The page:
A Holistic Approach to Assessment for Students with Severe Learning Difficulties

Smith, Elizabeth (2023). A Holistic Approach to Assessment for Students with Severe Learning Difficulties. EdD thesis The Open University.

DOI: https://doi.org/10.21954/ou.ro.00015d8d


This research explores assessment which captures the learning of students with severe learning difficulties (SLD), at a secondary special needs school in London. Since the removal of pre-National Curriculum Levels (P Levels) to assess students with SLD (Rochford, 2016; DfE, 2017) schools have the autonomy to develop their own assessment systems. However, there is little guidance on what areas of academic or non-academic learning to assess and no studies have been identified which assess academic and non-academic areas of learning holistically.

This research contains three phases, all within an Interpretivist paradigm that sought to create, trial, and evaluate a holistic approach to assessment. Phase One involved semi-structured interviews to understand the views of members of staff views with regards to what areas of learning are important to assess. The eight key themes identified through thematic analyses (Braun and Clarke, 2006) were: Academic progress; Adapting to new situations and environments; Behaviour; Communication; Community access; Emotional development and well-being; Independence and Life skills. These areas of learning led to the creation of a holistic assessment chart that also incorporated personalised outcomes from students EHCPs and individual targets. Phase Two involved a trial of the assessment chart before data collection was suspended due to the impact of COVID-19, and some initial evaluations were obtained from members of staff. Phase Three involved a further trial and evaluation of the assessment chart by members of staff through mini case studies, and reflections from students on their learning.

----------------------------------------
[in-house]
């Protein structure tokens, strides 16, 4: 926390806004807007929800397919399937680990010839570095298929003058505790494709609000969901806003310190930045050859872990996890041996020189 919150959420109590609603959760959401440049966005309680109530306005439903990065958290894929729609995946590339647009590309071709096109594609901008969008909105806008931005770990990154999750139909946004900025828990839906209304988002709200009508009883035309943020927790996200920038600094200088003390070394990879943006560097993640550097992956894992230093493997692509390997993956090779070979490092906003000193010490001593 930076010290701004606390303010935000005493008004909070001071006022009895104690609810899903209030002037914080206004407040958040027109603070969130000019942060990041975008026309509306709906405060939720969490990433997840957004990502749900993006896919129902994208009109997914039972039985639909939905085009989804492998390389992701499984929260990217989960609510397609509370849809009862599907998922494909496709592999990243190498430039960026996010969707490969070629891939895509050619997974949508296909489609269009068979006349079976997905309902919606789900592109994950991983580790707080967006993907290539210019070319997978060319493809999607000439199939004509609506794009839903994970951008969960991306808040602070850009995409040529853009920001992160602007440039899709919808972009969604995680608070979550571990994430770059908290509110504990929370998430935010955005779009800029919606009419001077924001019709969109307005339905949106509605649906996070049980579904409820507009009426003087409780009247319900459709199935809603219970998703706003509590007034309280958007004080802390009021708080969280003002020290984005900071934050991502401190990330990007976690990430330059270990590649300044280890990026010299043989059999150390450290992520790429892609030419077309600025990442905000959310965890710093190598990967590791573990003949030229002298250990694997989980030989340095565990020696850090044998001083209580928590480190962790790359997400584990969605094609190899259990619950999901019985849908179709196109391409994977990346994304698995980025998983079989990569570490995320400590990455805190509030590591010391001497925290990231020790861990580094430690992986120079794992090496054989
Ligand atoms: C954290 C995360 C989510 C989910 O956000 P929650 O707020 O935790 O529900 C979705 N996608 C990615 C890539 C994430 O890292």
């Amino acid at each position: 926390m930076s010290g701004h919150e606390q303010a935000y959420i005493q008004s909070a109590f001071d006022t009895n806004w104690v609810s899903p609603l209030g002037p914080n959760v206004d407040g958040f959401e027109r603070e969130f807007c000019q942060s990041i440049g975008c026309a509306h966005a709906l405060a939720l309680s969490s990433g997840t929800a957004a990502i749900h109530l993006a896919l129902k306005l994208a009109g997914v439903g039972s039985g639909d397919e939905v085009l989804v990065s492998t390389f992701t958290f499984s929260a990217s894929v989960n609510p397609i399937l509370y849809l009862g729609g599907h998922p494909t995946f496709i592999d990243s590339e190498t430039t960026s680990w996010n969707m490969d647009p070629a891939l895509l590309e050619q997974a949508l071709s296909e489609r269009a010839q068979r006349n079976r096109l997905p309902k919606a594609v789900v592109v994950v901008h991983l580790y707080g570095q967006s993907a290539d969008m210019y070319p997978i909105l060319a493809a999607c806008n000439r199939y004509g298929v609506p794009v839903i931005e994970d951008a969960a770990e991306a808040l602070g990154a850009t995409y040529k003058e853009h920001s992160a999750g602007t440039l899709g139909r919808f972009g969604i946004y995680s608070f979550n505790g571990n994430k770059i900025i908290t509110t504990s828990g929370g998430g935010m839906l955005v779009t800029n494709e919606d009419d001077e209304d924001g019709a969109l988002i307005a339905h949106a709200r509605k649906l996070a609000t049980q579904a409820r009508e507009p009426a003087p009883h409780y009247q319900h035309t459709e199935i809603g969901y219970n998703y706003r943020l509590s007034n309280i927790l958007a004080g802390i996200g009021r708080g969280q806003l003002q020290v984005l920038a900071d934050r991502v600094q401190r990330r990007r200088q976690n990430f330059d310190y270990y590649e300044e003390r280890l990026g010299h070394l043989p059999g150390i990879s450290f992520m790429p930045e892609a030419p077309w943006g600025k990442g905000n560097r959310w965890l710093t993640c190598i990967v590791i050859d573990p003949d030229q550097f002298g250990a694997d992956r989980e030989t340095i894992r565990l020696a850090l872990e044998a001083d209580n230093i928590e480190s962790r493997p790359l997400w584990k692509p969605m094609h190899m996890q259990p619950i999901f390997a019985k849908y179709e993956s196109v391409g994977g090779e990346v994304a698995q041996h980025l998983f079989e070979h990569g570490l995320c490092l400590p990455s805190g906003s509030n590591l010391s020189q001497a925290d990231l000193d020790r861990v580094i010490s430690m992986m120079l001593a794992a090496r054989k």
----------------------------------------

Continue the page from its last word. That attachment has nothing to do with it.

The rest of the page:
Findings indicate that the assessment charts demonstrated students’ progress in a variety of interrelated learning areas. Non-academic learning was captured through different academic subjects, enabling a fuller picture of the students’ progress. Members of staff gave feedback throughout the lessons linked to the students’ learning in both academic and non-academic areas and highlighted the usefulness of the assessment chart when planning. Interviews with students demonstrated that they could reflect on their learning in both academic and non-academic areas, with support.

Implications for current practice include developing how learning is planned and assessed in a holistic manner that is personalised to individual students. In addition, this research has highlighted the need for further empirical work into how this progress can be meaningfully communicated to students, parents/carers, members of staff and other stakeholders.

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